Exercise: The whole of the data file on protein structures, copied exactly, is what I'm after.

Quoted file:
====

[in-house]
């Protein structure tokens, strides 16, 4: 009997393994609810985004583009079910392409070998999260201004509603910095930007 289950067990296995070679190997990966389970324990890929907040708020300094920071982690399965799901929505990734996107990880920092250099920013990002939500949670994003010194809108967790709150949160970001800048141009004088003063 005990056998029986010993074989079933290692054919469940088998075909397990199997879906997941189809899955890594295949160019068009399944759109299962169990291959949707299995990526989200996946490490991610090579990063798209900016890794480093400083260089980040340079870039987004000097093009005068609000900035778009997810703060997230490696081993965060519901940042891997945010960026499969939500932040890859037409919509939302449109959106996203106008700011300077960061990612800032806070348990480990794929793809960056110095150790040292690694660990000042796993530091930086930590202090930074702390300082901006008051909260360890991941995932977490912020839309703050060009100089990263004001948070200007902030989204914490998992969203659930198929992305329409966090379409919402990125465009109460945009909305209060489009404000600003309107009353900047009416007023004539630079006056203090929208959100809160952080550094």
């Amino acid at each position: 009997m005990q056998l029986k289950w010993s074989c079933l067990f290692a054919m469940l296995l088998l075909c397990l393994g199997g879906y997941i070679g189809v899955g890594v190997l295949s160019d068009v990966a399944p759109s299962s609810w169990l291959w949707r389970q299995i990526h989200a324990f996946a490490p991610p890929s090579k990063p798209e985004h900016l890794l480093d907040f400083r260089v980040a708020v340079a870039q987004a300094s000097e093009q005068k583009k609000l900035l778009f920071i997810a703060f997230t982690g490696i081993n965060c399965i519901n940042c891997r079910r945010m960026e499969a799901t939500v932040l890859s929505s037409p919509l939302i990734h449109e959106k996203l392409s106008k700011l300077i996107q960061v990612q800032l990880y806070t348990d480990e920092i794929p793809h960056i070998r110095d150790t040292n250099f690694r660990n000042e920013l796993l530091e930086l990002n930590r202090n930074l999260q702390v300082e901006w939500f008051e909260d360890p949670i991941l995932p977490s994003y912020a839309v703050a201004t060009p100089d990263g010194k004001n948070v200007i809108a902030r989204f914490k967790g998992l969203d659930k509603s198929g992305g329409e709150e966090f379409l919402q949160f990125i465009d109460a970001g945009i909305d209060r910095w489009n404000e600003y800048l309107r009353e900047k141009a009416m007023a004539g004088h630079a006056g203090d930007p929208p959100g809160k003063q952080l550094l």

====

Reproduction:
[in-house]
């Protein structure tokens, strides 16, 4: 009997393994609810985004583009079910392409070998999260201004509603910095930007 289950067990296995070679190997990966389970324990890929907040708020300094920071982690399965799901929505990734996107990880920092250099920013990002939500949670994003010194809108967790709150949160970001800048141009004088003063 005990056998029986010993074989079933290692054919469940088998075909397990199997879906997941189809899955890594295949160019068009399944759109299962169990291959949707299995990526989200996946490490991610090579990063798209900016890794480093400083260089980040340079870039987004000097093009005068609000900035778009997810703060997230490696081993965060519901940042891997945010960026499969939500932040890859037409919509939302449109959106996203106008700011300077960061990612800032806070348990480990794929793809960056110095150790040292690694660990000042796993530091930086930590202090930074702390300082901006008051909260360890991941995932977490912020839309703050060009100089990263004001948070200007902030989204914490998992969203659930198929992305329409966090379409919402990125465009109460945009909305209060489009404000600003309107009353900047009416007023004539630079006056203090929208959100809160952080550094």
């Amino acid at each position: 009997m005990q056998l029986k289950w010993s074989c079933l067990f290692a054919m469940l296995l088998l075909c397990l393994g199997g879906y997941i070679g189809v899955g890594v190997l295949s160019d068009v990966a399944p759109s299962s609810w169990l291959w949707r389970q299995i990526h989200a324990f996946a490490p991610p890929s090579k990063p798209e985004h900016l890794l480093d907040f400083r260089v980040a708020v340079a870039q987004a300094s000097e093009q005068k583009k609000l900035l778009f920071i997810a703060f997230t982690g490696i081993n965060c399965i519901n940042c891997r079910r945010m960026e499969a799901t939500v932040l890859s929505s037409p919509l939302i990734h449109e959106k996203l392409s106008k700011l300077i996107q960061v990612q800032l990880y806070t348990d480990e920092i794929p793809h960056i070998r110095d150790t040292n250099f690694r660990n000042e920013l796993l530091e930086l990002n930590r202090n930074l999260q702390v300082e901006w939500f008051e909260d360890p949670i991941l995932p977490s994003y912020a839309v703050a201004t060009p100089d990263g010194k004001n948070v200007i809108a902030r989204f914490k967790g998992l969203d659930k509603s198929g992305g329409e709150e966090f379409l919402q949160f990125i465009d109460a970001g945009i909305d209060r910095w489009n404000e600003y800048l309107r009353e900047k141009a009416m007023a004539g004088h630079a006056g203090d930007p929208p959100g809160k003063q952080l550094l």